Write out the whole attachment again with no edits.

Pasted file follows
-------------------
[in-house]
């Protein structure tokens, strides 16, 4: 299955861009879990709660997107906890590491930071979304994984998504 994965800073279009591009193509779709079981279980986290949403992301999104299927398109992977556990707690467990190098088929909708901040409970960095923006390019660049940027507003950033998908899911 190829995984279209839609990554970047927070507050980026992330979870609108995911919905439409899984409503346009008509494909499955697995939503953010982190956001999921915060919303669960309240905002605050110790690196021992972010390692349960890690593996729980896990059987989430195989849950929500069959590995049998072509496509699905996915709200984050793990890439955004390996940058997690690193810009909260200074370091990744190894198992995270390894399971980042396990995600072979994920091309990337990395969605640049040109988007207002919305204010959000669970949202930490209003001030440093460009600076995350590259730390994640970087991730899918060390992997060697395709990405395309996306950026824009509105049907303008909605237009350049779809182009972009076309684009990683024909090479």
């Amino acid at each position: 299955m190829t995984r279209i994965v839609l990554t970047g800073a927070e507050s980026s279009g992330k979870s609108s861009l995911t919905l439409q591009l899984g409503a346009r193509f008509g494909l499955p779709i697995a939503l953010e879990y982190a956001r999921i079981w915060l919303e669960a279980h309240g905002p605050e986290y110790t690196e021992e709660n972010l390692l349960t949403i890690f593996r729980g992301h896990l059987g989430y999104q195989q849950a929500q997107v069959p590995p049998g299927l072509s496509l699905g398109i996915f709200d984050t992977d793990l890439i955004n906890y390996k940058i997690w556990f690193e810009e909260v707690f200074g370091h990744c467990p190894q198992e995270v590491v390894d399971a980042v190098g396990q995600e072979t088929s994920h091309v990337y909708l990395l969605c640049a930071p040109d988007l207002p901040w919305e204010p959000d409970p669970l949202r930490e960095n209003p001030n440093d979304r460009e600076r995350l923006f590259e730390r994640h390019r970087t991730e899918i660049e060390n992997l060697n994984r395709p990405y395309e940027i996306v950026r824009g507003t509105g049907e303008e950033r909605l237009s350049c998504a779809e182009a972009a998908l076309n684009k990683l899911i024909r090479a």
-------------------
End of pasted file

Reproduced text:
[in-house]
């Protein structure tokens, strides 16, 4: 299955861009879990709660997107906890590491930071979304994984998504 994965800073279009591009193509779709079981279980986290949403992301999104299927398109992977556990707690467990190098088929909708901040409970960095923006390019660049940027507003950033998908899911 190829995984279209839609990554970047927070507050980026992330979870609108995911919905439409899984409503346009008509494909499955697995939503953010982190956001999921915060919303669960309240905002605050110790690196021992972010390692349960890690593996729980896990059987989430195989849950929500069959590995049998072509496509699905996915709200984050793990890439955004390996940058997690690193810009909260200074370091990744190894198992995270390894399971980042396990995600072979994920091309990337990395969605640049040109988007207002919305204010959000669970949202930490209003001030440093460009600076995350590259730390994640970087991730899918060390992997060697395709990405395309996306950026824009509105049907303008909605237009350049779809182009972009076309684009990683024909090479």
């Amino acid at each position: 299955m190829t995984r279209i994965v839609l990554t970047g800073a927070e507050s980026s279009g992330k979870s609108s861009l995911t919905l439409q591009l899984g409503a346009r193509f008509g494909l499955p779709i697995a939503l953010e879990y982190a956001r999921i079981w915060l919303e669960a279980h309240g905002p605050e986290y110790t690196e021992e709660n972010l390692l349960t949403i890690f593996r729980g992301h896990l059987g989430y999104q195989q849950a929500q997107v069959p590995p049998g299927l072509s496509l699905g398109i996915f709200d984050t992977d793990l890439i955004n906890y390996k940058i997690w556990f690193e810009e909260v707690f200074g370091h990744c467990p190894q198992e995270v590491v390894d399971a980042v190098g396990q995600e072979t088929s994920h091309v990337y909708l990395l969605c640049a930071p040109d988007l207002p901040w919305e204010p959000d409970p669970l949202r930490e960095n209003p001030n440093d979304r460009e600076r995350l923006f590259e730390r994640h390019r970087t991730e899918i660049e060390n992997l060697n994984r395709p990405y395309e940027i996306v950026r824009g507003t509105g049907e303008e950033r909605l237009s350049c998504a779809e182009a972009a998908l076309n684009k990683l899911i024909r090479a």